Friday, November 14, 2003
Hood River County Sheriff Joe Wampler could face a harassment charge for his alleged treatment of a local teenager during the Oct. 24 Homecoming Parade.
Late last week Hood River City Prosecutor Johnson Dunn was notified that the Oregon State Police had finalized its investigation into a formal complaint filed about the alleged incident. That report is being forwarded to Dunn and after reviewing it he will decide if further investigation is needed.
“Certainly it’s an unfortunate situation for everyone involved. The important thing is that everyone in the community knows that the people in responsible positions are taking this seriously and taking the right steps to ensure it’s followed up on,” Dunn said.
If Dunn proceeds with charges against Wampler, the city prosecutor will then have to decide whether to pursue the case himself or turn it over to an independent counsel. Dunn has been given the green light by the Oregon State Bar to handle the matter even though he is employed by the Wyers-Haskell law firm which conducts legal business for the county.
However, Dunn believes it might be more appropriate to turn the litigation over to an official from the Oregon Department of Justice, “if for no other reason than to avoid any appearance of impropriety.”
“In determining whether or not to prosecute Sheriff Wampler and in resolving this case he will be treated like anyone else and I’ve made the victim’s family aware of this,” said Dunn. “I have been acquainted with the sheriff for years and I don’t think he would expect any less of the other officials in this area than that they do whatever they are supposed to do.”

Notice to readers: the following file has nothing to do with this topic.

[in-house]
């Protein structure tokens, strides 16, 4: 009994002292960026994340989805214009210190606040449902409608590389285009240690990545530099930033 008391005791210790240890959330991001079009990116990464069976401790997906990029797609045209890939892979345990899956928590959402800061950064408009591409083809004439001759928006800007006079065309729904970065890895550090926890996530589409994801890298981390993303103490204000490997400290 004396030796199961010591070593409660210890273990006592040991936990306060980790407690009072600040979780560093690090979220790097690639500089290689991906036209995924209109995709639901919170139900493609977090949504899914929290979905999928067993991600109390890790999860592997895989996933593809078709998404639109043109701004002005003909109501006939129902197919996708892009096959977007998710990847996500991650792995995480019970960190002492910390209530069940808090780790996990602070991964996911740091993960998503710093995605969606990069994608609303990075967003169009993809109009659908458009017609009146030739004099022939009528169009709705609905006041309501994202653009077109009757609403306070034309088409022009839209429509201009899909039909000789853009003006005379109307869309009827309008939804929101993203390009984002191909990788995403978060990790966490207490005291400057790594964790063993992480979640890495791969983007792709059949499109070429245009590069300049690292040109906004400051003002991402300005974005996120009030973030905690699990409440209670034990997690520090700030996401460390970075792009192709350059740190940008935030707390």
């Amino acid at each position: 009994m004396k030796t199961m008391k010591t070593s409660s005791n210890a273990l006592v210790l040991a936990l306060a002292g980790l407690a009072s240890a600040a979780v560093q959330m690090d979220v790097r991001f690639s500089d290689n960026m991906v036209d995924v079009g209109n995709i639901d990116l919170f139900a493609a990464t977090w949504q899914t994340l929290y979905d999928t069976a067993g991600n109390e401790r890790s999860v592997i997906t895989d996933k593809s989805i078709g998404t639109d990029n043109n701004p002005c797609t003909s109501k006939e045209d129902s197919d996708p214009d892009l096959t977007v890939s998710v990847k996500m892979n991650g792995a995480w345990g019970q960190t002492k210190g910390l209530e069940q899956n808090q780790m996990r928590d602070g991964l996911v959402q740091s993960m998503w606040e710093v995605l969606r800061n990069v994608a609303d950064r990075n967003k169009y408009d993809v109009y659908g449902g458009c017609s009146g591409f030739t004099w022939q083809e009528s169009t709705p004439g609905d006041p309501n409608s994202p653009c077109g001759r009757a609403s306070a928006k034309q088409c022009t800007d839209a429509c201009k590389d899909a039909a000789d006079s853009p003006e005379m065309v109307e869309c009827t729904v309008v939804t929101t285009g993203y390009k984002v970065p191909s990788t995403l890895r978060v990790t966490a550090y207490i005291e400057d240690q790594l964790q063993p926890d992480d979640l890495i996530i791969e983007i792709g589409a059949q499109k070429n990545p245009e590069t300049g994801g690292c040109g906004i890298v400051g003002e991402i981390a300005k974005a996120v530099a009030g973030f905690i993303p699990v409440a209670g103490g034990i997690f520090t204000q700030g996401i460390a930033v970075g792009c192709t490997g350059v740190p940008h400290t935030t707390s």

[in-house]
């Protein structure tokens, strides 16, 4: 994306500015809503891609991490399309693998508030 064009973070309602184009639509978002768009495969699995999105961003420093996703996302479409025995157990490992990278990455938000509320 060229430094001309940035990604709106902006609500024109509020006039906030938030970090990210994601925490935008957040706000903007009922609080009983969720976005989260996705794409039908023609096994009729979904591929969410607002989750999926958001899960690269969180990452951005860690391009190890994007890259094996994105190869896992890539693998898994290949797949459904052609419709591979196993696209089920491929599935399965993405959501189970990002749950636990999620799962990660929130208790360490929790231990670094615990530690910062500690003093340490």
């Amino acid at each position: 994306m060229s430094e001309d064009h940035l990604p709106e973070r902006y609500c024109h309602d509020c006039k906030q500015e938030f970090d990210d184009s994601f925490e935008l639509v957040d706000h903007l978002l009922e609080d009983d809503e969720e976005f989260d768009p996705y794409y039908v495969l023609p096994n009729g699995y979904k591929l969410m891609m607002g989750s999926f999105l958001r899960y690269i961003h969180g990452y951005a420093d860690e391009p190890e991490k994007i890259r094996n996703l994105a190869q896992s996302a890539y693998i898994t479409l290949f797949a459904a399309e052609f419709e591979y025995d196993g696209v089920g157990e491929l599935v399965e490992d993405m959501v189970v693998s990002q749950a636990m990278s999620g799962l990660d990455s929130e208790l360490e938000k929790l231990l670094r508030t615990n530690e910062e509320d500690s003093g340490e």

Wampler said the allegation made against him was “untrue.” He declined to comment further until he had been provided with an opportunity to review the OSP report.
“I’m very disappointed in this whole thing, I don’t mind that a complaint is being investigated but nobody’s ever gotten back to me to let me know what’s going on,” he said.
Dunn said he was first contacted about the potential problem from a lead city law enforcement official who witnessed the interaction between Wampler and the 16-year-old Hood River Valley High School student.
During a meeting with that witness, Dunn reassured him that it had been a correct move to file a complaint. That decision was also reinforced when several citizens also came forward to provide witness statements.
According to an undisclosed source, Wampler allegedly pushed the high school student up against a chain link fence with his hands around his neck near May Street. That altercation reportedly took place after the teen refused to heed Wampler and Police Chief Tony Dirks’ directives to stop riding his skateboard against the flow of traffic on a one-way street.
In talking to the victim’s family, Dunn said it was alleged that the boy was not injured.
If that information is correct, he said Wampler could be charged with harassment instead of assault.
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I Can't Keep Quiet singers at "Citizen Town Hall"
‘I can’t keep quiet,’ sing members of an impromptu choir in front of Hood River Middle School Saturday prior to the citizen town hall for questions to Rep. Greg Walden. The song addresses female empowerment generally and sexual violence implicitly, and gained prominence during the International Women’s Day events in January. The singers braved a sudden squall to finish their song and about 220 people gathered in HRMS auditorium, which will be the scene of the April 12 town hall with Rep. Greg Walden, at 3 p.m. Enlarge